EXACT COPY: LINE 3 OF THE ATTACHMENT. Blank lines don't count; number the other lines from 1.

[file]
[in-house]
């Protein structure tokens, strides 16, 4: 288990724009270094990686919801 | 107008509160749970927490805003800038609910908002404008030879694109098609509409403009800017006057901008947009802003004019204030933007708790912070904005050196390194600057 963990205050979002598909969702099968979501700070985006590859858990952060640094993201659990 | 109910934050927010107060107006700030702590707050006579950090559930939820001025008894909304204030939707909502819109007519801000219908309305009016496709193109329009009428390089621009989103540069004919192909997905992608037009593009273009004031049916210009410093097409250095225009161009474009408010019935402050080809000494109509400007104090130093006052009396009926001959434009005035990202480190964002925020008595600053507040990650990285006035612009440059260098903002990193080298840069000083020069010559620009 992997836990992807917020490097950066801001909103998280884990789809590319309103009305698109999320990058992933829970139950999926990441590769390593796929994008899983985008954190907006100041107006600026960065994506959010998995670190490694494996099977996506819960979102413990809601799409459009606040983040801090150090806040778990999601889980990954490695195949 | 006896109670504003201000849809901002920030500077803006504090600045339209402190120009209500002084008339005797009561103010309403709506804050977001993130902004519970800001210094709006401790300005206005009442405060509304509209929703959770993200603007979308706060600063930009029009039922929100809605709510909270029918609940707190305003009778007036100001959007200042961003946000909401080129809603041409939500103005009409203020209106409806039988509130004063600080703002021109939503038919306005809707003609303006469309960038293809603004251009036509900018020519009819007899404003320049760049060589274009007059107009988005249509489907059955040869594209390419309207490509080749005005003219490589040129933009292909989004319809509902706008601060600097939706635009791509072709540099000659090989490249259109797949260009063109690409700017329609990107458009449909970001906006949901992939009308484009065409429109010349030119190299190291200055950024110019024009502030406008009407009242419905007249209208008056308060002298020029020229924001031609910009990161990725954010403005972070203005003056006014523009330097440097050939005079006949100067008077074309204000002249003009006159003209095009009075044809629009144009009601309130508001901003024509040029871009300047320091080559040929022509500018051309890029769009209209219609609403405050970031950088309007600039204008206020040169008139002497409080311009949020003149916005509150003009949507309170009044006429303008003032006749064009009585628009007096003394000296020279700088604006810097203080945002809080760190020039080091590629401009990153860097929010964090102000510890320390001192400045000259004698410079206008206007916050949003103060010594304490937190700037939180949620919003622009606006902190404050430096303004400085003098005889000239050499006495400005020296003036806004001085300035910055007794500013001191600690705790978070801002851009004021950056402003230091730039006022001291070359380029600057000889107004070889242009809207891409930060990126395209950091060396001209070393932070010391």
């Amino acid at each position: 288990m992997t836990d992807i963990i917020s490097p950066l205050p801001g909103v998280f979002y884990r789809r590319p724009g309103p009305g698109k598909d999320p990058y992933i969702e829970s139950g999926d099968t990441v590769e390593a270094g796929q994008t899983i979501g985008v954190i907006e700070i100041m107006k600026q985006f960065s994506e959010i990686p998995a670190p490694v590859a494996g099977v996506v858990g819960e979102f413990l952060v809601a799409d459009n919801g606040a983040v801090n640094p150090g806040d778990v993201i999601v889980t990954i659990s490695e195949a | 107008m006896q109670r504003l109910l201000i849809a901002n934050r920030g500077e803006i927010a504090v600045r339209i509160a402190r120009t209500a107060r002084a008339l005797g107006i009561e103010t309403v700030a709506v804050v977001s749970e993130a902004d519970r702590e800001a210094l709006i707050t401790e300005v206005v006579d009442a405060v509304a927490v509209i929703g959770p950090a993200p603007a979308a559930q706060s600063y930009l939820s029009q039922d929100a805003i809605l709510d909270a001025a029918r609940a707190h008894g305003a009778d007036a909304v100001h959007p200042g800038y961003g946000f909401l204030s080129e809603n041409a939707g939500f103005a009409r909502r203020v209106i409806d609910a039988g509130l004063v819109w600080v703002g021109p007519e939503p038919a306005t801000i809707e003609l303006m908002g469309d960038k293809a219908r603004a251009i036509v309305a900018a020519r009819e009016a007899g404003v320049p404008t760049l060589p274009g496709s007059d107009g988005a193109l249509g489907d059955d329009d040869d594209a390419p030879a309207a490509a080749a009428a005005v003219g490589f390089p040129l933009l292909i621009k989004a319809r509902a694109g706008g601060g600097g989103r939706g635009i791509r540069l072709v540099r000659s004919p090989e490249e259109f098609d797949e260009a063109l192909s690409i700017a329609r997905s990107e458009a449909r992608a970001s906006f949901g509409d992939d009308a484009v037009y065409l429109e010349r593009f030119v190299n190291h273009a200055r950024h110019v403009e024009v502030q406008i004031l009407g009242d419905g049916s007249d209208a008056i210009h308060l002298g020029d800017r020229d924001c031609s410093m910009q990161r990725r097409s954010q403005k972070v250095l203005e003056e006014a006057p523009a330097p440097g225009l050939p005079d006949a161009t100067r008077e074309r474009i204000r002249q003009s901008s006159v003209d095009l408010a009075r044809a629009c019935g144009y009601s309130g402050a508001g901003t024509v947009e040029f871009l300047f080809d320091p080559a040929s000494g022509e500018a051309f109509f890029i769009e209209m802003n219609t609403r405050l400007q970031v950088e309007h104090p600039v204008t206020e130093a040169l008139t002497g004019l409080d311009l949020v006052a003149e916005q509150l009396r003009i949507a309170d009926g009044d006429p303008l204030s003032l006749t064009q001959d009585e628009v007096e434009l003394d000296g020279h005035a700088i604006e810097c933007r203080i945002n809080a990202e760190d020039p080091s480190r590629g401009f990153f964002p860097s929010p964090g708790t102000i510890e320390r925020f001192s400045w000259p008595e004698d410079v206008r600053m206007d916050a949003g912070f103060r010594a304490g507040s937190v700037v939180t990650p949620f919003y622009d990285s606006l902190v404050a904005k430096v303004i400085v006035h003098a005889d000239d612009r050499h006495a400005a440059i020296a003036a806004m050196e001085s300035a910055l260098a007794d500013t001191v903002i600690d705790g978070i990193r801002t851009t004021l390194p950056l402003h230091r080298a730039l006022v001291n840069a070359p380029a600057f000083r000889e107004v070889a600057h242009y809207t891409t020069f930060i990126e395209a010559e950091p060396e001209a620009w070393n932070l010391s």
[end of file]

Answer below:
């Amino acid at each position: 288990m992997t836990d992807i963990i917020s490097p950066l205050p801001g909103v998280f979002y884990r789809r590319p724009g309103p009305g698109k598909d999320p990058y992933i969702e829970s139950g999926d099968t990441v590769e390593a270094g796929q994008t899983i979501g985008v954190i907006e700070i100041m107006k600026q985006f960065s994506e959010i990686p998995a670190p490694v590859a494996g099977v996506v858990g819960e979102f413990l952060v809601a799409d459009n919801g606040a983040v801090n640094p150090g806040d778990v993201i999601v889980t990954i659990s490695e195949a | 107008m006896q109670r504003l109910l201000i849809a901002n934050r920030g500077e803006i927010a504090v600045r339209i509160a402190r120009t209500a107060r002084a008339l005797g107006i009561e103010t309403v700030a709506v804050v977001s749970e993130a902004d519970r702590e800001a210094l709006i707050t401790e300005v206005v006579d009442a405060v509304a927490v509209i929703g959770p950090a993200p603007a979308a559930q706060s600063y930009l939820s029009q039922d929100a805003i809605l709510d909270a001025a029918r609940a707190h008894g305003a009778d007036a909304v100001h959007p200042g800038y961003g946000f909401l204030s080129e809603n041409a939707g939500f103005a009409r909502r203020v209106i409806d609910a039988g509130l004063v819109w600080v703002g021109p007519e939503p038919a306005t801000i809707e003609l303006m908002g469309d960038k293809a219908r603004a251009i036509v309305a900018a020519r009819e009016a007899g404003v320049p404008t760049l060589p274009g496709s007059d107009g988005a193109l249509g489907d059955d329009d040869d594209a390419p030879a309207a490509a080749a009428a005005v003219g490589f390089p040129l933009l292909i621009k989004a319809r509902a694109g706008g601060g600097g989103r939706g635009i791509r540069l072709v540099r000659s004919p090989e490249e259109f098609d797949e260009a063109l192909s690409i700017a329609r997905s990107e458009a449909r992608a970001s906006f949901g509409d992939d009308a484009v037009y065409l429109e010349r593009f030119v190299n190291h273009a200055r950024h110019v403009e024009v502030q406008i004031l009407g009242d419905g049916s007249d209208a008056i210009h308060l002298g020029d800017r020229d924001c031609s410093m910009q990161r990725r097409s954010q403005k972070v250095l203005e003056e006014a006057p523009a330097p440097g225009l050939p005079d006949a161009t100067r008077e074309r474009i204000r002249q003009s901008s006159v003209d095009l408010a009075r044809a629009c019935g144009y009601s309130g402050a508001g901003t024509v947009e040029f871009l300047f080809d320091p080559a040929s000494g022509e500018a051309f109509f890029i769009e209209m802003n219609t609403r405050l400007q970031v950088e309007h104090p600039v204008t206020e130093a040169l008139t002497g004019l409080d311009l949020v006052a003149e916005q509150l009396r003009i949507a309170d009926g009044d006429p303008l204030s003032l006749t064009q001959d009585e628009v007096e434009l003394d000296g020279h005035a700088i604006e810097c933007r203080i945002n809080a990202e760190d020039p080091s480190r590629g401009f990153f964002p860097s929010p964090g708790t102000i510890e320390r925020f001192s400045w000259p008595e004698d410079v206008r600053m206007d916050a949003g912070f103060r010594a304490g507040s937190v700037v939180t990650p949620f919003y622009d990285s606006l902190v404050a904005k430096v303004i400085v006035h003098a005889d000239d612009r050499h006495a400005a440059i020296a003036a806004m050196e001085s300035a910055l260098a007794d500013t001191v903002i600690d705790g978070i990193r801002t851009t004021l390194p950056l402003h230091r080298a730039l006022v001291n840069a070359p380029a600057f000083r000889e107004v070889a600057h242009y809207t891409t020069f930060i990126e395209a010559e950091p060396e001209a620009w070393n932070l010391s």